Filmmaker Jack Bryan‘s explosive new documentary Active Measures is a detailed look at the history of the long relationship between President Donald Trump and Russian businessmen and politicians.

In an exclusive interview with, Bryan explained the connections between Russian oligarchs and Trump-linked organizations like Cambridge Analytica, which filed for bankruptcy earlier this year following a massive scandal involving Facebook user data.

“What we found was that Cambridge Analytica is owned by a company called SCL [Group], which is a global interruption agency” Bryan said. “You can trace that company back to a London-[based] Israeli man who has basically for a very long time been creating fronts for Dmitry Firtash, who was Paul Manaforts funder in Ukraine and was working with the Russian mafia in Ukraine, particularly [mob boss] Semion Mogilevich.

Cambridge Analytica, a British political consulting firm founded in 2013 that has ties to the Trump Organization, filed for Chapter 11 bankruptcy in New York in May in the wake of reports that it had improperly harvested private information from approximately 87 million Facebook users in order to influence the 2016 presidential election. Facebook CEO Mark Zuckerberg was forced to testify before lawmakers about the controversy.

Bryan notes that many members of Trump’s administration — like his first National Security Adviser Michael Flynn and former White House strategist Steve Bannon — had a stake in Cambridge Analytica, something federal investigators have looked into.


The Active Measures director also discussed the amount of influence he believes Russia was able to have on WikiLeaks founder Julian Assange. WikiLeaks was infamously found to have hacked the Democratic National Committee’s email servers during the 2016 election.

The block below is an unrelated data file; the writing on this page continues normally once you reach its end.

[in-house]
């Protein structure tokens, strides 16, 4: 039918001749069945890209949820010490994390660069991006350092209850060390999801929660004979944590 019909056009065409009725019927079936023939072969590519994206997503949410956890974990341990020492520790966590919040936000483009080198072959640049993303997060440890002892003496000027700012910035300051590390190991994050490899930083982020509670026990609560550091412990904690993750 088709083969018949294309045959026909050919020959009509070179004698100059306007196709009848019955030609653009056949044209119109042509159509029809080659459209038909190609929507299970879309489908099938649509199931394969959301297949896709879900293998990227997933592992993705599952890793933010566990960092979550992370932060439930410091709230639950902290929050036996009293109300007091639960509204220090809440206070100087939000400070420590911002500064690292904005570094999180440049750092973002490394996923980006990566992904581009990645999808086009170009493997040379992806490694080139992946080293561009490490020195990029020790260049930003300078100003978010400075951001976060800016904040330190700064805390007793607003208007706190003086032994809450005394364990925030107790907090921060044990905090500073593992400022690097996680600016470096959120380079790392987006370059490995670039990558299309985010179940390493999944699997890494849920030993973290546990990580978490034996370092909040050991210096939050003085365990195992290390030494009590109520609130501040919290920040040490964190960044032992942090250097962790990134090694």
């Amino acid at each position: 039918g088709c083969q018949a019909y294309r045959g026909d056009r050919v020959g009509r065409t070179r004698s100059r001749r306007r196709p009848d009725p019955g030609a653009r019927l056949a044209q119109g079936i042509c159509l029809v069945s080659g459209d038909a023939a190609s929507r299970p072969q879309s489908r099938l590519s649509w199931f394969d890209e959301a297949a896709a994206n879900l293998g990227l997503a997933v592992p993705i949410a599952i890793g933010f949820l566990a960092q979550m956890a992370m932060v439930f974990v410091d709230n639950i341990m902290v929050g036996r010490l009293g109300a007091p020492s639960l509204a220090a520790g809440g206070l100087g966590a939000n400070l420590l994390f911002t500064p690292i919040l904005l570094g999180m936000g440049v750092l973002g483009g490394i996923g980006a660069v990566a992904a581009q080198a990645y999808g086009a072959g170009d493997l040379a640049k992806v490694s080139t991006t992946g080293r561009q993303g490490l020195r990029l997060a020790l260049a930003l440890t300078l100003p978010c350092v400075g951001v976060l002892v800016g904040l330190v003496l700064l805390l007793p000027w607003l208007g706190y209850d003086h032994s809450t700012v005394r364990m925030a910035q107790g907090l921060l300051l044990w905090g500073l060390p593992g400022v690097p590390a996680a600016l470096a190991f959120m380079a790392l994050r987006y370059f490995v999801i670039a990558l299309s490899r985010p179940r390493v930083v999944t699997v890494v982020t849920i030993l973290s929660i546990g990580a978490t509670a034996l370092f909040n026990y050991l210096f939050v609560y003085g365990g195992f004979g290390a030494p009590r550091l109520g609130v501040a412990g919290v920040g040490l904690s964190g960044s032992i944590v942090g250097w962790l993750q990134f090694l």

“I think Assange was not ideologically aligned with Vladimir Putin,” said Bryan. “I think it was [an example of] coercion, and a little bit of ego. I think [Assange] was in a bad situation: the Americans were after him, he blamed Hillary Clinton for that, and this became a port in a storm.”

“[Assange] had a television show on [Russian international TV network] RT and has certainly been supporting Russian talking points since the beginning,” Bryan said. “My guess is that this was his sort of lifeline. According to him, he helped Edward Snowden get into Russia, so there is certainly a relationship there.”

The director also said the Assange-Russia relationship was likely a “marriage of necessity or convenience,” at least in the eyes of the WikiLeaks founder.

Bryan went on to describe the financial negotiations and transactions that occurred between Russia’s Alfa Bank and Trump Tower over the course of the 2016 election cycle. The filmmaker said a team of reporters who had learned of the activity asked Alfa Bank about this, and the server at Trump Tower that connected the two organizations shut off just hours later.

According to Bryan, Alfa Bank executives initially denied the existence of said server and then claimed it was real but that it hadn’t been operational since 2010. The bank’s officials also dismissed the suspicious activity that had surfaced as spam, although the nature of the information did not appear to be spam.

Bryan described himself as an admirer of Russian history and culture, including the country’s literature and film, but unequivocally admitted that Trump blindly repeating Russian talking points was something extremely concerning.

“When you have talking points that don’t have any consistency other than favoring the Russian state and would hurt America’s allegiances overseas, it becomes a problem of us hurting ourselves,” he said. “I don’t see the upside to helping Putin on this one.”

Bryan also discussed the emergence of several Republican politicians who have voiced pro-Russia views, and why this has happened. Kentucky Sen. Rand Paul and California Rep. Dana Rohrabacher are two examples of GOP lawmakers who have made several comments defending Russian and its government, including Putin.

“The reason 2016 Trump campaign senior adviser J.D. Gordon gives makes very little sense: he claims that months earlier, Trump had vaguely suggested this might fall in line with his thinking, and he therefore made a change to the [GOP] platform without further instruction. That might have been slightly believable had there been any other changes they made to the platform at all, but there weren’t.”

Late Sen. John McCain is shown discussing his views on this issue in Active Measures. 


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